In August, Post-AIDS 2010 Conference Her Blueprint highlighted how tied the issue of violence against women and girls to the violation of a plethora of human rights in Health Versus Harm: Zero Tolerance on Violence Against Women and Girls. Yesterday, the International Violence Against Women Act (IVAWA) was up for a critical vote in the United States Senate but was postponed until November. However, Ritu Sharma, co-Founder and President of Women Thrive World Wide published her thoughts about her own grandmother's death in East India in hopes of sharing why the bill should pass when voted on.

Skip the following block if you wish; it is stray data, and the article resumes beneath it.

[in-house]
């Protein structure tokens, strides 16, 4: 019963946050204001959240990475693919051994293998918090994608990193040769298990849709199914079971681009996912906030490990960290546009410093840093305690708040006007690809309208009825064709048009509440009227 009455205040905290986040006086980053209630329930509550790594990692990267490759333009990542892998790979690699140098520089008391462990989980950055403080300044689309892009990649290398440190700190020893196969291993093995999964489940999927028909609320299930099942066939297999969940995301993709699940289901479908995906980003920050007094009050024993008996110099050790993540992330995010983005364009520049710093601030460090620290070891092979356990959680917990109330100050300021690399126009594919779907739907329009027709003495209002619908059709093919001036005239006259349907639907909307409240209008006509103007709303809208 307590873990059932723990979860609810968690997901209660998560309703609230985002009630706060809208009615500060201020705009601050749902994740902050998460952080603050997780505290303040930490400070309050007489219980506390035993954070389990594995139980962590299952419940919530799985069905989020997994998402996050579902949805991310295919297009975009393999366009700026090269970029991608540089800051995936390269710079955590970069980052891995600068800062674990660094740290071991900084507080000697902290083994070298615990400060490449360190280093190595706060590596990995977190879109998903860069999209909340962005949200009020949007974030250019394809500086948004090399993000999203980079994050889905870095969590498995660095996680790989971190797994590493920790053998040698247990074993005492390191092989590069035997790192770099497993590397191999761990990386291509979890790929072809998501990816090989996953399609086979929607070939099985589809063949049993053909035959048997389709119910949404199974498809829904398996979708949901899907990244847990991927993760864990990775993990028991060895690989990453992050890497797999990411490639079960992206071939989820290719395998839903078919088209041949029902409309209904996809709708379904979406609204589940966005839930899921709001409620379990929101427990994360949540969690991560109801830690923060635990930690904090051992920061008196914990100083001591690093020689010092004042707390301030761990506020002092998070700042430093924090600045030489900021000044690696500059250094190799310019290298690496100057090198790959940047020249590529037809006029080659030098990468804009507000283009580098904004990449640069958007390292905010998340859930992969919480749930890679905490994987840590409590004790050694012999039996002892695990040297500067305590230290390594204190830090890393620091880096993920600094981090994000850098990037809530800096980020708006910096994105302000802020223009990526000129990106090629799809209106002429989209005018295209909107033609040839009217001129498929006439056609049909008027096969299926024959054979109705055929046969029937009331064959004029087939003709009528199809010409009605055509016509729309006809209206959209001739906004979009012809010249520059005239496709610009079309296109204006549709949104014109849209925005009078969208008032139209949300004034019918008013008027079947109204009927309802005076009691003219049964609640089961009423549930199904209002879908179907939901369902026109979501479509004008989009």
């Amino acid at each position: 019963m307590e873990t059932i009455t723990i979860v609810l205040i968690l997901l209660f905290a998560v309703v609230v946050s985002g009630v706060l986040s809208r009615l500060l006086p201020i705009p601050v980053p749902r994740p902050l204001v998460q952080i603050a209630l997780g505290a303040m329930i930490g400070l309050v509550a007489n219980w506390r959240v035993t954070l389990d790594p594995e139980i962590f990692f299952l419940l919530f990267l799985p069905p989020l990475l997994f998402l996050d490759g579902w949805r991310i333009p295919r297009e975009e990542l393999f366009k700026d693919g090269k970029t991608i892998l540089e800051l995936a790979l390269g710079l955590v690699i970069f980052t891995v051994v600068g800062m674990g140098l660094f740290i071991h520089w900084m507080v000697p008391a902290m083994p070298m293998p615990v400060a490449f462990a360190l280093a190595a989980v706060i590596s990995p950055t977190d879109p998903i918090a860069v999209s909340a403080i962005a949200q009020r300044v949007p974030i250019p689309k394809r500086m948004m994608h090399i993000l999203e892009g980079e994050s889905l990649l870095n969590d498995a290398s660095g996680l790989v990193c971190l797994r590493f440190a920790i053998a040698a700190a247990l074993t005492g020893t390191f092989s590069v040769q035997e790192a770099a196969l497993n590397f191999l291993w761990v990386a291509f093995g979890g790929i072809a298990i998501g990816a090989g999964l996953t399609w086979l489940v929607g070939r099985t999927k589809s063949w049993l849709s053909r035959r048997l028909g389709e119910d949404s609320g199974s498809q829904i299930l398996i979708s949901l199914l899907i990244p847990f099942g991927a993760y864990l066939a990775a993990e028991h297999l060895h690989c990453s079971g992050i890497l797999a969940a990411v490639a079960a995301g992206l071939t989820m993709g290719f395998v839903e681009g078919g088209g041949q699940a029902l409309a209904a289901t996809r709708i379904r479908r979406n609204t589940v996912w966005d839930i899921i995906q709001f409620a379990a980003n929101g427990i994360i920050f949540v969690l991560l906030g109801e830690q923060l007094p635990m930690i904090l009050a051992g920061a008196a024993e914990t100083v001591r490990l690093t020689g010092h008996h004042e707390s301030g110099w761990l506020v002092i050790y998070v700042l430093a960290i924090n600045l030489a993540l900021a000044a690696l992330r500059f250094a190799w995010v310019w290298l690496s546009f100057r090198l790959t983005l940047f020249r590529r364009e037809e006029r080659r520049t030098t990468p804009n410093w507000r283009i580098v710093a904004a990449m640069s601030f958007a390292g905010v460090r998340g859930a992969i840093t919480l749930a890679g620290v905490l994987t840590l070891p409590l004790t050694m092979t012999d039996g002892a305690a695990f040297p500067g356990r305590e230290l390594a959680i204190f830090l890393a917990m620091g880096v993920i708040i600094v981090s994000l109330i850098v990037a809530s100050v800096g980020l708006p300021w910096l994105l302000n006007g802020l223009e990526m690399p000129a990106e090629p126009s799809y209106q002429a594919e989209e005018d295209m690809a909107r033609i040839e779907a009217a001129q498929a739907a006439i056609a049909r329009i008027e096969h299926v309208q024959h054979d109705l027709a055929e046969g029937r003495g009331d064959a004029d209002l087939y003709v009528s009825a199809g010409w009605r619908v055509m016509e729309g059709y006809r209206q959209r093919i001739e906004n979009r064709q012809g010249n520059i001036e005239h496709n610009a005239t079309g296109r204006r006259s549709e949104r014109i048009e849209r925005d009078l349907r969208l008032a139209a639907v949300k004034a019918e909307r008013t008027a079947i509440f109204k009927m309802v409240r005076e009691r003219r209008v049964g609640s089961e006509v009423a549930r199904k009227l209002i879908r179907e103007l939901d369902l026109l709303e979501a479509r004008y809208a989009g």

“I never met my grandmother. She was burned alive with kerosene doused on her sari and lit on fire. Some think it was suicide, some think it was a dowry murder since her mother-in-law was not pleased with what my grandmother brought into her new husband’s family. She had four children; one of them my mother, the other my uncle, who was just a few months old when she was killed. I cannot imagine her shock, grief and pain in the moments before she died…Regrettably, her story is not uncommon.”
In the United Nation's special meeting World's Women at the Center of Achieving the MDGs, Denmark's Minister of Health noted that women of the Democratic Republic of Congo have to ask their husbands before they can sign a contract or start a business. After citing this statistic, he asked, "Can you imagine?"